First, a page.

Fall foliage fans are eagerly checking leaf-peeping maps right about now. As leaves begin to burst into spectacular colors before succumbing to the cycle of life, millions of people will be descending upon roads, trails, and bike paths across New England and elsewhere in the Northeast to witness one of nature’s most beautiful evolutions. Let them have their fun; Mother Nature doesn’t focus her autumn efforts on just one region of the country, and neither should you. If you’d rather check out underrated but great places to leaf-peep in the United States, read on.
- Sonoma County, California. Northern California is an ideal area to catch the changing of the season. You’ll find quite a few spots in Sonoma to explore the great outdoors, including Jack London State Historic Park and its 1,400 acres of trails and scenic vistas; Armstrong Redwoods State Natural Reserve’s 805 acres of woodlands; and Austin Creek State Recreation Area, which borders on Armstrong Redwoods and offers back-country camping and hiking. If you’re not into roughing it, you can kick back and enjoy the area’s main claim to fame: Wine.
- Oregon. Practically the entire state of Oregon explodes in leaf-peeping glory every autumn. Whether you’re hiking the Deschutes River Trail; biking the McKenzie River Trail or the Redmond Trail in the Wallowa Mountains; or driving along the Historic Columbia River Highway Scenic Byway, you’ll find views that will take your breath away.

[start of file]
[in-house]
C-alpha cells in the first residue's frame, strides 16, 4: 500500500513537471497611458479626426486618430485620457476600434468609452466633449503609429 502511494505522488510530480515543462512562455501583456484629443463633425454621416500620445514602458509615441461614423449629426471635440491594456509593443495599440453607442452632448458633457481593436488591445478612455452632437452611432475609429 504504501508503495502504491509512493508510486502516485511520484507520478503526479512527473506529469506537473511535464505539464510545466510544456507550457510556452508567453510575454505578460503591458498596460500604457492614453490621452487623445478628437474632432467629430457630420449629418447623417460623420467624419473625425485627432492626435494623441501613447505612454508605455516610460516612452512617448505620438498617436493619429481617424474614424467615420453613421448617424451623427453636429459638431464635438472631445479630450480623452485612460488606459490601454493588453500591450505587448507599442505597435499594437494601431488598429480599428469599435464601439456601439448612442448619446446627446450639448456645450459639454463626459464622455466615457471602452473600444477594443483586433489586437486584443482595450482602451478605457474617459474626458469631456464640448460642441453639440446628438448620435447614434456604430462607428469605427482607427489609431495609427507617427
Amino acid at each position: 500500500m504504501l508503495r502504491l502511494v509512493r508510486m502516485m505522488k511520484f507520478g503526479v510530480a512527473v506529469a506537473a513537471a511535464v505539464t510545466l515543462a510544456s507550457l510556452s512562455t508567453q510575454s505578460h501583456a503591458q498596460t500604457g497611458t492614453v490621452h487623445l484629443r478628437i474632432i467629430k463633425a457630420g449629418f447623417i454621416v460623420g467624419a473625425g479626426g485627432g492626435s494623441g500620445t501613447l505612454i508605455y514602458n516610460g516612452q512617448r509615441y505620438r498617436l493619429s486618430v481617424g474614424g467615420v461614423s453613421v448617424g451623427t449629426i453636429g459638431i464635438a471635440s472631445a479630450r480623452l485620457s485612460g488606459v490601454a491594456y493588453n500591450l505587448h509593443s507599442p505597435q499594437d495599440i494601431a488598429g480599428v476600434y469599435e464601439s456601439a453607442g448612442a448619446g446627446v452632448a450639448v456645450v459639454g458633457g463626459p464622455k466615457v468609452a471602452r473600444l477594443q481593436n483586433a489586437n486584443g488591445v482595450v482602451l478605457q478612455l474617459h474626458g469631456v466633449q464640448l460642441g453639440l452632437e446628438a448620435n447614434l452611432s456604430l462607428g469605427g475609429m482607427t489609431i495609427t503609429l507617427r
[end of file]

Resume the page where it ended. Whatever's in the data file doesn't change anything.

- Rocky Mountain National Park, Colorado. Before the Rockies don their annual winter whites, they sport a golden hue, thanks to the aspen trees that carpet the region. Rocky Mountain National Park features over 900 different plants, creating an even wider array of colors during leaf-peeping season. While you’re soaking in the scenery, keep an ear out for the bugle call of male elks trying to attract female cows; early fall is rutting season for the 3,200-plus elk residing in RMNP.
- The Great Smoky Mountains, Tennessee. A multi-week extravaganza, leaf-peeping season in the Great Smoky Mountains features changing shades of green, gold, red, and yellow that roll slowly down the mountains from peak to base. Step back in time with a trip down the Roaring Fork Motor Nature Trail, or hoof it along five other suggested hiking paths, including the Appalachian Trail, the Alum Cave Trail to Inspiration Point, and Sutton Ridge Overlook.
- Texas. Yes, Texas. From Lost Maples State Park in Vanderpool (northwest of San Antonio) to Caprock Canyon State Park in Quitaque (northeast of Lubbock), from Guadalupe Mountains National Park in Salt Flat (east of El Paso) to Big Thicket National Preserve (northeast of Houston), there are prime vantage points to view fall foliage all across the Lone Star State.
To find underrated but great places to leaf-peep throughout the United States, click here. To get 5% cash back on reservations and rebates on travel services, check out Travel Plus. Where’s your favorite fall foliage destination? Leave us a reply to let us know.